Widdrington Station and Stobswood

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Holy Trinity, Widdrington - geograph.org.uk - 97296.jpg
Parish Church, to The Holy Trinity
Grade I listed

The Twelve Apostles are a row of Limes Trees which mark the approach to the low green mound which was once the site of Widdrington Castle.
Widdrington Inn - geograph.org.uk - 136815.jpg
Widdrington Inn
Widdrington is located in Northumberland
Widdrington shown within Northumberland
Population 2,767 (2011 census)[1]
OS grid reference NZ245941
Shire county
Country England
Sovereign state United Kingdom
Post town MORPETH
Postcode district NE61
Dialling code 01670
Police Northumbria
Fire Northumberland
Ambulance North East
EU Parliament North East England
UK Parliament
List of places
55°14′27″N 1°36′50″W / 55.2408°N 1.6138°W / 55.2408; -1.6138Coordinates: 55°14′27″N 1°36′50″W / 55.2408°N 1.6138°W / 55.2408; -1.6138

Widdrington Station and Stobswood is a village and civil parish in the county of Northumberland, England. It has 2,767 residents (as at 2011)[1] and is 5.8 miles (9.3 km) NNE of Morpeth.[2]



As the name suggests, Widdrington Station has a railway station. This is on the East Coast Main Line.

Early history[edit]

Widdrington Station has its original village settlement, Widdrington Village, 1 mile (1.6 km) to the northeast beside the A1065, with one close-knit residential side-street hilly lane, a pub, farm shop, and the parish church that is Grade I listed and dates to the Norman era[3] commanded by elevated ruins of a modest 18th-century castle, Widdrington Castle, a Scheduled Ancient Monument.[4]

Local pub, Known to many as "the pub on the roundabout" or "the pub with the boot"

This place was long the seat and chiefly the estate of the Widdrington family, many of whom at various periods greatly distinguished themselves against the Scots, and on other occasions. Sir William Widdrington, in 1642 was expelled from the House of Commons for raising forces in defence of Charles I, who elevated him to Baron Widdrington; after the Battle of Marston Moor, he left the kingdom, when his estates were confiscated by parliament, but returning in the service of Charles II, he was slain at a reinvigorated Royalist battle in Wigan. William, the 4th Lord, was attainted in 1715 for his part in the rebellion of that year, and his property, some £100,000, was sold to all willing bidders; thus consummating the downfall of a family that had flourished during a space of seven centuries. The ancient castle, which stood in a noble park of 600 acres, was razed to the ground about 60 years after this, and a newer edifice, in 1848, much out of repair and uninhabited, was demolished in 1862.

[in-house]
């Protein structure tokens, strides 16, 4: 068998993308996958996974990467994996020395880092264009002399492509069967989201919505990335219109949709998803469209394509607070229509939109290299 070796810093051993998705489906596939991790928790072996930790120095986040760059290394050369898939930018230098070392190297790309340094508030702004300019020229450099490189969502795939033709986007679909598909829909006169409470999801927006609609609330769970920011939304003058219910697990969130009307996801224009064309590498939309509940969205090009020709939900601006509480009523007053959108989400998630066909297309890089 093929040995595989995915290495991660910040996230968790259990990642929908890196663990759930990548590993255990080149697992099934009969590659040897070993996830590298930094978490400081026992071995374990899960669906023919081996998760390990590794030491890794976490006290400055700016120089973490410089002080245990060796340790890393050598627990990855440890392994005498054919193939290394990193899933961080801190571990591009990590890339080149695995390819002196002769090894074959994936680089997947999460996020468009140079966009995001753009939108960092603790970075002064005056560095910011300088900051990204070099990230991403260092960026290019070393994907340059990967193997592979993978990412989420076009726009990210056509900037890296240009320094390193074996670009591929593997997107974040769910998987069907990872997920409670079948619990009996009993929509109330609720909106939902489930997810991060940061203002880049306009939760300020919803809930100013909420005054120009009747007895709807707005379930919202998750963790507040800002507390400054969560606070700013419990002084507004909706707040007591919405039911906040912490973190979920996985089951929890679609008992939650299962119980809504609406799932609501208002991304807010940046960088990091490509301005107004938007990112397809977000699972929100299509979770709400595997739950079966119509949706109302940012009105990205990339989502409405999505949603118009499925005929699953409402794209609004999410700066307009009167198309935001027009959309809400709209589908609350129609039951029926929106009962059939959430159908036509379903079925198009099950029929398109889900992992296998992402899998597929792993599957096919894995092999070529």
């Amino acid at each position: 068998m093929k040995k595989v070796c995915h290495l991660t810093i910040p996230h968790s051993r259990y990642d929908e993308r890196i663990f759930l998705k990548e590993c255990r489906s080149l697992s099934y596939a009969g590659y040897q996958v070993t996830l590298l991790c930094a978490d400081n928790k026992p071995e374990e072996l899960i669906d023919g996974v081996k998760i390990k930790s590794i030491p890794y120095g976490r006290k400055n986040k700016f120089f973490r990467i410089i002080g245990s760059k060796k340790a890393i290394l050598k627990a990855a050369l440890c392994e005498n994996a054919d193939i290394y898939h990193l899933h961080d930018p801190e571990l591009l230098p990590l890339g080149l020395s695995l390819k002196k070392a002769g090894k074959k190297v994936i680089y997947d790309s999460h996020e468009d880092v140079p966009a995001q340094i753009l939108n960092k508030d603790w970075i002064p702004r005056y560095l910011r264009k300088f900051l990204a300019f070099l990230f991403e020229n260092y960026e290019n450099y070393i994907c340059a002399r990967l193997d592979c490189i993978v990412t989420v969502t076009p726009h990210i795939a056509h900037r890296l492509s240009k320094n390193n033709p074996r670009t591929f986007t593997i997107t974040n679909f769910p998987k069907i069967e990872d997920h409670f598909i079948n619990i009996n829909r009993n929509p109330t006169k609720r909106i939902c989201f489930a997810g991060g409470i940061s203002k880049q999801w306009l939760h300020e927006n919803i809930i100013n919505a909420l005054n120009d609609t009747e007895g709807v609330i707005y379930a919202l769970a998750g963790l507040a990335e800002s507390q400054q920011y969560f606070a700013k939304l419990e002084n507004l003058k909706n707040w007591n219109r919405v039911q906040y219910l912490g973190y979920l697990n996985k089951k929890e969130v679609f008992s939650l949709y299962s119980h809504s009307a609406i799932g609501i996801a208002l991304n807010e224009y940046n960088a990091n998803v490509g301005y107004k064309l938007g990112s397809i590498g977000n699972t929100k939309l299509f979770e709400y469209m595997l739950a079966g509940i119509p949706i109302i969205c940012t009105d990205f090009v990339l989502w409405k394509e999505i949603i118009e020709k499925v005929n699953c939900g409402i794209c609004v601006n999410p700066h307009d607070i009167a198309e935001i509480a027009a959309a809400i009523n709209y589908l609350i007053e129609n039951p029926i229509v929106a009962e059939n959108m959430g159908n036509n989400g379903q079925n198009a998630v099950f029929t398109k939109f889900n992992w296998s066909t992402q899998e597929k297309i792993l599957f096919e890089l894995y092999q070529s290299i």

The parish seceded from the parish of Woodhorn and was only invested with distinct parochial rights in 1768.[5]


The church was repaired by Sir George Warren, in 1768, and comprises a nave, chancel, and south aisle; the chancel has an oratory or chantry porch projecting from it on the south, lit by two windows. There followed another 'nonconformist' place of worship that is now the United Reformed Church. William Mitford of Bullocks Hall was buried in 1783 in the churchyard with an ornate, listed headstone with foliage, a cherub and pilasters.[6] Beside this are six table mausoleums, a headstone with shaped moulded top with sunk quatrefoil and inscription to George Craister 'of Woddrington dog kennel', c.1781 and another that has shaped top and well-cut inscription to William Taylor of Druridge of 1779.[7]

In 1843, a skeleton with the teeth intact and an urn were found in ploughing a field, at which time there were 447 inhabitants based on the research assembled by Samuel Lewis based on the 1841 census.[5]

In 1848 the whole village chiefly belonged to Lord Vernon, and comprised 4902a. 1r. 30p., mostly tithe-free, and of which a fifth was pasture. The benefice is a perpetual curacy, which was in the mid-19th century in the gift of Lord Vernon (who could appoint the vicar).[5]


Widdrington Station has four food premises including The Junction restaurant and Sidings Bar which includes in its menu items a traditional speciality dish that is local to the region, beer battered black pudding.[8] The village has its own library, medical centre and a modern mini-supermarket, which is a Co-op.

Holy Trinity Church[edit]

Aside from much of the core dating to the 12th century, the vestry has re-set medieval door to the north with a pointed chamfered arch, and 13th century cross slab as a lintel.